THE ZIMMERMAN FAMILY CHASES THE STARS TO WEST VIRGINIA
Sometimes a little spontaneity is worth the work. At least, that’s the lesson my family learned on our August trip to West Virginia. We had heard about this spot in rural West Virginia that is so dark and untouched by light pollution that stargazing is near perfection. I had also heard of a meteor shower scheduled to peak on Aug. 11 and 12, but, when we looked at the calendar, we noticed that it would be a full moon. This can often hinder your ability to see meteors, and, with the light pollution near our home, it would be even more difficult to see the meteors light up the sky. If we had any hope of seeing a spectacular meteor shower, we had to find total darkness, and we are always willing to go the extra mile to see the miraculous events the Creator makes. So, after I finished up with a customer on Saturday, Aug. 10, our entire family loaded up in the van and headed to Seneca Rocks, West Virginia. My wife packed food, and I focused on getting a cabin lined up before we hit the road. Once we were in Washington, D.C., we began to see signs that read: “All lanes closed.” Nervous for what that could mean, we found a spot on the highway where we could hop off and drive north, just as Interstate 495 was turning into a parking lot. But, after avoiding bumper-to-bumper traffic, our GPS began to die. I was able to log onto my work computer to navigate our path, but, as we headed into the mountains, I knew we were going to lose service. Thankfully, I had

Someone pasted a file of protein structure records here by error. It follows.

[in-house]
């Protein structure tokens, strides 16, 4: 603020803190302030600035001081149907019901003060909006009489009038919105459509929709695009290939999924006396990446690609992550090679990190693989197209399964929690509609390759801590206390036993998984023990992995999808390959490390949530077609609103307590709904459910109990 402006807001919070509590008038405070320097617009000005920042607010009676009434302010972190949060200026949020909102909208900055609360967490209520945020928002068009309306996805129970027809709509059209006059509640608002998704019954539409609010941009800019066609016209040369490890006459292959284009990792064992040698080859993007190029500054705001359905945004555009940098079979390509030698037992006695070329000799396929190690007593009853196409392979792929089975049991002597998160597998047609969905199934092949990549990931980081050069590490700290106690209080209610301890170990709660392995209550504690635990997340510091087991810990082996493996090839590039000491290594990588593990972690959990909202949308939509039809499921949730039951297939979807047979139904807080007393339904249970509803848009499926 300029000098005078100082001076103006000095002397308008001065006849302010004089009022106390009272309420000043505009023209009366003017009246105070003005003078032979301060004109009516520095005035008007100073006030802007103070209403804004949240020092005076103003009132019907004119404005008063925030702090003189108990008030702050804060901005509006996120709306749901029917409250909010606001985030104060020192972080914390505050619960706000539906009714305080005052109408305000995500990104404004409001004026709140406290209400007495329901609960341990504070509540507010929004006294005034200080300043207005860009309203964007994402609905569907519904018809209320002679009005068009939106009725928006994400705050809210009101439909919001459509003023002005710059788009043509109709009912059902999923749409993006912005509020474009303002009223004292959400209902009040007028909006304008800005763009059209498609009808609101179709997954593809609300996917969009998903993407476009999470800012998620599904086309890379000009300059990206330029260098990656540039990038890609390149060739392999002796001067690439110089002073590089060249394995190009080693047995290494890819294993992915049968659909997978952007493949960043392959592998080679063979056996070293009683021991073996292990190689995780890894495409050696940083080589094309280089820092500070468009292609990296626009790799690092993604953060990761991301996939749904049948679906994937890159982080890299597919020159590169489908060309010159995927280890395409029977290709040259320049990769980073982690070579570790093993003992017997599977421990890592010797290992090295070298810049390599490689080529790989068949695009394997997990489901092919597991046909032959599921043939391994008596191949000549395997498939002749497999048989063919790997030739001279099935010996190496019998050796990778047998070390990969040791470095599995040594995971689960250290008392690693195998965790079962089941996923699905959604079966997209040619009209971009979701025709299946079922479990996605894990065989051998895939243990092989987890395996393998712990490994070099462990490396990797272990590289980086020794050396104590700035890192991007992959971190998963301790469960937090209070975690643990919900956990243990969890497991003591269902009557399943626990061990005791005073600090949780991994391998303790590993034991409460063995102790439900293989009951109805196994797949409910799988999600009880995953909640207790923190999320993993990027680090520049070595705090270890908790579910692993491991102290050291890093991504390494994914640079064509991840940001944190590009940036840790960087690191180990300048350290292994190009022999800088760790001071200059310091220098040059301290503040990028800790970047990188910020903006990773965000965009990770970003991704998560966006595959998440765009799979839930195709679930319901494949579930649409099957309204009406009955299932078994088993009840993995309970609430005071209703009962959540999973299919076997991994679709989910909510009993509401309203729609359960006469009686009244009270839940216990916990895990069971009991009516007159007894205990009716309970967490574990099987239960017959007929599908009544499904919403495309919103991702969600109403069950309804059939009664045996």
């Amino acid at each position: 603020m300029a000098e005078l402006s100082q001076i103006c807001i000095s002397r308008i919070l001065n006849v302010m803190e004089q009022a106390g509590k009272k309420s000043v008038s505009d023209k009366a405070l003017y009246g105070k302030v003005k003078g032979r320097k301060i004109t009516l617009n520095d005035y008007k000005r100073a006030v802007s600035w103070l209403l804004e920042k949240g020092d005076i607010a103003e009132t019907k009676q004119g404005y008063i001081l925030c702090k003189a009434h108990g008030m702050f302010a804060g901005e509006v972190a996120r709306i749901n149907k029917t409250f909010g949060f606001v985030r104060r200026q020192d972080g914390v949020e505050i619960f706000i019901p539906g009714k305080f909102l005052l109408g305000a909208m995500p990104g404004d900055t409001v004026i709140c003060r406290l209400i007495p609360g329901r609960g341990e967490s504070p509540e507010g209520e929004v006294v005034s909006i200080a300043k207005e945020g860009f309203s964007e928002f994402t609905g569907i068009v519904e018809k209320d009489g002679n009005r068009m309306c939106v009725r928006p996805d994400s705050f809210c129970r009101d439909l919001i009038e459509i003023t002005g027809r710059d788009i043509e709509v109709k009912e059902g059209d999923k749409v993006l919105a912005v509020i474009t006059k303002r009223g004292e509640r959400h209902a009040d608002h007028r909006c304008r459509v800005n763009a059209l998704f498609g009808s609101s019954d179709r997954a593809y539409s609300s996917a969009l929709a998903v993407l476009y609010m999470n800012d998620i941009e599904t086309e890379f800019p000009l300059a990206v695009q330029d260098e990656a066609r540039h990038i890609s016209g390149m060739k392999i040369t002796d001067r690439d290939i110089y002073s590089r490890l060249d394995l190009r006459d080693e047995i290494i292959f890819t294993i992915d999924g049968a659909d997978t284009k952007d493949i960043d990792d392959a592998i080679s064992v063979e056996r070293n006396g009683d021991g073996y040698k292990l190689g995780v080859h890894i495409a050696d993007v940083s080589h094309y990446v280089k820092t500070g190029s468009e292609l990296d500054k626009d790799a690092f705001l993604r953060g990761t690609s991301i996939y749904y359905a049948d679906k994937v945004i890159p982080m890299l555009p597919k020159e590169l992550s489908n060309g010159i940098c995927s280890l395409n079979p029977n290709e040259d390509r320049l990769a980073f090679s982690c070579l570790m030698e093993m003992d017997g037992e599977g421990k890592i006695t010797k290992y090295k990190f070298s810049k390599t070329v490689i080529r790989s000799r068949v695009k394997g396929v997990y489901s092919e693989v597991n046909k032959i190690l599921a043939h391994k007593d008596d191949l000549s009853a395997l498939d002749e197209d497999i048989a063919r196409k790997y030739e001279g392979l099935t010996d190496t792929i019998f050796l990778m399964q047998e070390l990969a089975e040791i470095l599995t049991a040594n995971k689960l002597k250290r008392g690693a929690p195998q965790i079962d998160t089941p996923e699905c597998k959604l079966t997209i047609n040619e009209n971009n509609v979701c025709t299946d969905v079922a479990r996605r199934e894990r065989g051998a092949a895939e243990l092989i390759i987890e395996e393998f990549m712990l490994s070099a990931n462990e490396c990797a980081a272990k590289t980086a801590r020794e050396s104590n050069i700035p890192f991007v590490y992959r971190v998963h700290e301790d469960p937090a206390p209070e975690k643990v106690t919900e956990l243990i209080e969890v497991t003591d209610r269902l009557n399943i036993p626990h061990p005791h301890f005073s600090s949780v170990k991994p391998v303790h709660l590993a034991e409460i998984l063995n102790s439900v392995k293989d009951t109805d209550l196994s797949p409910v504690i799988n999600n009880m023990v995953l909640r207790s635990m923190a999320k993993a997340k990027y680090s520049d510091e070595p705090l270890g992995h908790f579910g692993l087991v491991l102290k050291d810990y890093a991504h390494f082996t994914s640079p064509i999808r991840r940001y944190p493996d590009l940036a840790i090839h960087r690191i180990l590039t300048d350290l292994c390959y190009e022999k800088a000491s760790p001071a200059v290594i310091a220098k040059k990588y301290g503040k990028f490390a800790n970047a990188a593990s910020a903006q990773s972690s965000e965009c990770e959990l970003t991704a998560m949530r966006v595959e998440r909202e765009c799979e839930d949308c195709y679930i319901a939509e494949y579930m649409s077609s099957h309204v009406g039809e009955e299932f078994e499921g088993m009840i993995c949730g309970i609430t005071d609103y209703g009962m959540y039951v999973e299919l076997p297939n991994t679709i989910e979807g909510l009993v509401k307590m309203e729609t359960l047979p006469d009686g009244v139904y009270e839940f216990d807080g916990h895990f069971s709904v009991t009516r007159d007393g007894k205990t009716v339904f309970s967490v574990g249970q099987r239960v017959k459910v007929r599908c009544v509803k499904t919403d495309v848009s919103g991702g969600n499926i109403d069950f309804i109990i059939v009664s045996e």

written down our route. (Plus, Bethany has a great sense of direction! Her guidance made this navigation much easier.) After almost six hours, we finally reached our cabin. As it was already nearly dark, we quickly unpacked our luggage and food into the cabin, and we made our way to the dark, dark forest for some stargazing. We drove to a location we would later learn was called Spruce Knob, but, before hitting the knob, we had to drive. And drive … and drive … we were up in the mountains where oncoming headlights were rare, and with as much as we could see, we were keeping an eye out for a lookout point where we could view the heavens. It finally got to the point where I said that if we didn’t find a spot within the next five miles, we were going to turn around, cut our losses, and head back to the cabin. Not even a mile or two after this declaration, we found a pull-off where we could see the beauty in the skies. After we hauled the chairs and blankets out of the car, we watched the sky. We all took turns sitting in the car with one of our younger children who was scared to go outside, but in the hour we sat there looking up at the sky, we saw 26 meteors streak across the sky. It was just us and this miraculous event that had been hours of travel and searching in the making. I still can’t believe that moment of spontaneity worked.
The next morning, we drove about 10 minutes down the road to a local Mennonite church. We managed to sneak in right as the first song was ending, and afterward, we stayed for the fellowship meal. While there, we discovered some family ties we didn’t know existed. We visited with our newfound family before heading for home again. Along the way, we stopped so the children could splash in the creek, too.
By the time we reached home after a whirlwind of just 24 hours of packing,
traveling, and exploring, we all headed to bed that night satisfied with our spontaneity. The only question left is when do we go back?
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